I had thought about moving to Japan previously but never followed up on that idea. On the second day of the Forum, after only a few minutes of consideration, I stood up and declared to everyone, “I’m moving to Japan.” The Forum leader asked me, “By when?” I declared, “By the end of the year.” My flight landed in Tokyo, my new home, on November 5, 1999.

The biggest change in my life, then or since

While living my regular life in Hermosa Beach, it took me six months to make the move. I tend to overpack. I pre-shipped 27 boxes ahead of me to three different friends I had made in Tokyo who agreed to hold them for me until I arrived myself. Each box was maxed out at 70 pounds, the maximum the post office would let me ship. On my November 5th flight to Japan, I had seven pieces of luggage checked through, each at the maximum limit of 70 pounds. I paid more for the extra luggage, five more than the two allowed for free than I had paid for the flight ticket itself. I had to ship, sell, give away, or throw away everything I owned, including my 1972 Oldsmobile, a classic.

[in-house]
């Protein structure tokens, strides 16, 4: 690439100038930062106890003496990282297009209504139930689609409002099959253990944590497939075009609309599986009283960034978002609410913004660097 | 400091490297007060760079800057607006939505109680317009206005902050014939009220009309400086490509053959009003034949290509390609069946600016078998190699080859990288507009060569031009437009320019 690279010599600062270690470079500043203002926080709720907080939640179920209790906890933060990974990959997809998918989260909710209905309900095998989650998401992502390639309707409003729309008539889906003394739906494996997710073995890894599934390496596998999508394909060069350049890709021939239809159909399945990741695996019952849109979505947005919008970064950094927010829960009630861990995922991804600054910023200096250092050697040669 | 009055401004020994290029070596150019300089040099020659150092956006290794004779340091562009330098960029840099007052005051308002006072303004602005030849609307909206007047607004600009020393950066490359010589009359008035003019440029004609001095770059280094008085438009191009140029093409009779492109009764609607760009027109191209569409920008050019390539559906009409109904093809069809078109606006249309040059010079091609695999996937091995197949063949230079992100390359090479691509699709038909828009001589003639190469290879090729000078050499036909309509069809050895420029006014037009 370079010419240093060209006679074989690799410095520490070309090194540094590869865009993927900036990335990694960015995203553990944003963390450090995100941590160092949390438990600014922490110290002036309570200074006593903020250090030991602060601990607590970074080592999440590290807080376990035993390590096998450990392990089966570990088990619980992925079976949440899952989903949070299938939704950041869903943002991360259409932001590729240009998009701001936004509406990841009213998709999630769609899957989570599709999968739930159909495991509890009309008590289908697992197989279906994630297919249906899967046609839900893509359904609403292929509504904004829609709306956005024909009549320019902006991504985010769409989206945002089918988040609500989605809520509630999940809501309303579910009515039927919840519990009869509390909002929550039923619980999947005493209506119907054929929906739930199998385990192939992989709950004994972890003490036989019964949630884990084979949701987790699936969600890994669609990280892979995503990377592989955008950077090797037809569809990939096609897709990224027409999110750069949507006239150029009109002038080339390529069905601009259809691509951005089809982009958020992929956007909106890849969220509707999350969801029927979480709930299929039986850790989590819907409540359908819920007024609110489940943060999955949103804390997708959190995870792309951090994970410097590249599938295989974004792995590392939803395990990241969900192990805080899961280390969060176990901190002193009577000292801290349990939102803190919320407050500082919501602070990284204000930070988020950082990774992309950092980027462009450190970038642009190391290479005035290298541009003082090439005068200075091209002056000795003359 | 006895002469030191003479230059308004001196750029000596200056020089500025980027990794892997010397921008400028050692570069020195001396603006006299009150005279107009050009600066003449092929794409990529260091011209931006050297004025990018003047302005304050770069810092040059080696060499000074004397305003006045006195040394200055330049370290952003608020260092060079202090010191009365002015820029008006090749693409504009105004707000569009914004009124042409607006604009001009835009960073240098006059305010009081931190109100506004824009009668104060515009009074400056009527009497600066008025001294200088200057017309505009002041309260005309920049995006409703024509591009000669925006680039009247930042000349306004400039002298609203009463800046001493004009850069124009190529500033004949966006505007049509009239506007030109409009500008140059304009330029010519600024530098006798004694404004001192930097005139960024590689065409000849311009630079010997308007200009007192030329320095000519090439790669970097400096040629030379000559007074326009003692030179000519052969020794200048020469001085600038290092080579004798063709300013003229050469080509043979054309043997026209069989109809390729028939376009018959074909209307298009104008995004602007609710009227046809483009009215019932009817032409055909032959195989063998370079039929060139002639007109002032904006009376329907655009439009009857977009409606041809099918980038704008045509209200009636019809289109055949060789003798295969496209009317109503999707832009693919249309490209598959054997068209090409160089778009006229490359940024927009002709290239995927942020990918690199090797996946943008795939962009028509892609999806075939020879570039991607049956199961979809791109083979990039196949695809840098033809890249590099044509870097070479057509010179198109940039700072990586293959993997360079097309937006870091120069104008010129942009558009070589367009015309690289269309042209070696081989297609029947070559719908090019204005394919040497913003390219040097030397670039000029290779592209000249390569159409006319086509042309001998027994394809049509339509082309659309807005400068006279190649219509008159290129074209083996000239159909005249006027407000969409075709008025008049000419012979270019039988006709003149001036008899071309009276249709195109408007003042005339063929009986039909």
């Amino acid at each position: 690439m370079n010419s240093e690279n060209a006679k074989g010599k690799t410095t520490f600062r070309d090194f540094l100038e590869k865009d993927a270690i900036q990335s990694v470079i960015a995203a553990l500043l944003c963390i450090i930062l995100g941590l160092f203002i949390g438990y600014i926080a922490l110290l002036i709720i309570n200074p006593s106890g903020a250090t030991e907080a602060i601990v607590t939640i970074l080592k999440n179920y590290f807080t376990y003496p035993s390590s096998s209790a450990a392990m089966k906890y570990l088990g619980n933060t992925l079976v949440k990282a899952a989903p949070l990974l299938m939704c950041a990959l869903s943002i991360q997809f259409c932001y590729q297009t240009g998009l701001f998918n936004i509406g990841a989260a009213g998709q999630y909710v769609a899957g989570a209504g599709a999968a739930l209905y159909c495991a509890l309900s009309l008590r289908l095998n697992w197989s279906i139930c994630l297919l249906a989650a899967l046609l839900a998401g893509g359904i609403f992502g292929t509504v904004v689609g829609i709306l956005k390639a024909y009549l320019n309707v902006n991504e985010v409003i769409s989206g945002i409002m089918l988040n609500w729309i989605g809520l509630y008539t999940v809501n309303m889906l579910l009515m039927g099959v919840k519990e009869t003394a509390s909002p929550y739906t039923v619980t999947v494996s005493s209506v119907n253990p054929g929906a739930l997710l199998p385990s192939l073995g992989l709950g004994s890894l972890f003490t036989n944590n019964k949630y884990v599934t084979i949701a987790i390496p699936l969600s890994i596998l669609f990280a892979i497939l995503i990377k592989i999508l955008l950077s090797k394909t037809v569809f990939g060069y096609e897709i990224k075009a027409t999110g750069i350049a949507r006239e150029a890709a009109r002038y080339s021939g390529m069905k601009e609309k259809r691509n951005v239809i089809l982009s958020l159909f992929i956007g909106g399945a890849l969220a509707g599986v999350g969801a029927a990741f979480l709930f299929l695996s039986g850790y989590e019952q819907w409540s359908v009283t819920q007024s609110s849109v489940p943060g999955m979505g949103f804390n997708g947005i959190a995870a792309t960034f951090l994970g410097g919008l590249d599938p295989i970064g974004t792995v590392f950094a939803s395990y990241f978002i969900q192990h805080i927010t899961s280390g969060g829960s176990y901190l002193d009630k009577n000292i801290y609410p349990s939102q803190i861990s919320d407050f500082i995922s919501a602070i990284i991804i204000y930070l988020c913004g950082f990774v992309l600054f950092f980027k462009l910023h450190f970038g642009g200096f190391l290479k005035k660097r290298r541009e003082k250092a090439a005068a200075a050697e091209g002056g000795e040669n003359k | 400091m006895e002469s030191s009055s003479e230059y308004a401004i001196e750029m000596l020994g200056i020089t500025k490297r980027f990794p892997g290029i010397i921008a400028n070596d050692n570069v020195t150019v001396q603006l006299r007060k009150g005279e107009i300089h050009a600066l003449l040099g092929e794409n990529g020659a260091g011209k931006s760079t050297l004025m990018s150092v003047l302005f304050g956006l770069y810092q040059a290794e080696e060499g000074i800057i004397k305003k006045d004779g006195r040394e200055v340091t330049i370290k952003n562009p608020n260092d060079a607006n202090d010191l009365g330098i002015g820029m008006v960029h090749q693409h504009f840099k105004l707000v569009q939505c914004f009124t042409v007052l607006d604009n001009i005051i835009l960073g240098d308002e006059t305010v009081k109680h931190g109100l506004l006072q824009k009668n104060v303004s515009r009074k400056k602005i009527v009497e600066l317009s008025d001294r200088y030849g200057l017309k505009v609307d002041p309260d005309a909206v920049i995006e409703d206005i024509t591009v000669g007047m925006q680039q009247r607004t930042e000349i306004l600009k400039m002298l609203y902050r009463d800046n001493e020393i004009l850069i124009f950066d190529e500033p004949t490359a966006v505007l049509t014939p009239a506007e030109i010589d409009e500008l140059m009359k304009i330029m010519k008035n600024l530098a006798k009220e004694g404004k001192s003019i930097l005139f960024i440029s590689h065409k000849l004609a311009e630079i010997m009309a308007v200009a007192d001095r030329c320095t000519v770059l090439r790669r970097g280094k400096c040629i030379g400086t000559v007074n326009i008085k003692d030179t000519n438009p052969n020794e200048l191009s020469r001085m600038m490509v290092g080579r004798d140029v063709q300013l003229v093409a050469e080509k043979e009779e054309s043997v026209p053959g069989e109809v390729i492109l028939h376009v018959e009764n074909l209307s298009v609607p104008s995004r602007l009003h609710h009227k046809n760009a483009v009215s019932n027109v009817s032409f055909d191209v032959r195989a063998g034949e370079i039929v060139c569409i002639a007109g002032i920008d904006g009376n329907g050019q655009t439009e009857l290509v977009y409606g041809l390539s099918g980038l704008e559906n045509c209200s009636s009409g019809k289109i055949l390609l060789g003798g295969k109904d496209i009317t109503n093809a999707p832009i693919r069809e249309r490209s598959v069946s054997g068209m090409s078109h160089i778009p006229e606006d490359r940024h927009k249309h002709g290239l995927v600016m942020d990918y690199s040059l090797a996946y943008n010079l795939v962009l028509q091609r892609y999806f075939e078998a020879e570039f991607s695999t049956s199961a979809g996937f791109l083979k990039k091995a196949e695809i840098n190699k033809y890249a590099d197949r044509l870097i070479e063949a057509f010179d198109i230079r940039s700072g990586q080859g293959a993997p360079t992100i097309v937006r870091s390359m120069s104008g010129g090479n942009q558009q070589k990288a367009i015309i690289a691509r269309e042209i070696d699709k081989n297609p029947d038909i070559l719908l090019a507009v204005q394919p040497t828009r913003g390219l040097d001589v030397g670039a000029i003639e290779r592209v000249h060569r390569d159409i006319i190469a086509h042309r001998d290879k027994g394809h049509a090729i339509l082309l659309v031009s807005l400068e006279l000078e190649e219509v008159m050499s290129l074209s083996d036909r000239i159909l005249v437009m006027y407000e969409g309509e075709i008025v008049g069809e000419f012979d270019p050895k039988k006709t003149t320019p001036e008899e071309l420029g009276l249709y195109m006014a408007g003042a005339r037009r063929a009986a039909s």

Even though I liked my car, I was so happy to sell it. I thought, "I'll never need a car again! So great!" I still feel that way today. 

Doing business in Japan with customers in America

The one issue that had stymied me before when thinking about living in Japan was how to continue to work as a life coach. Even though with an interpreter I had successfully coached a few Japanese people, I did not have enough confidence in getting enough Japanese clients to maintain a viable coaching practice.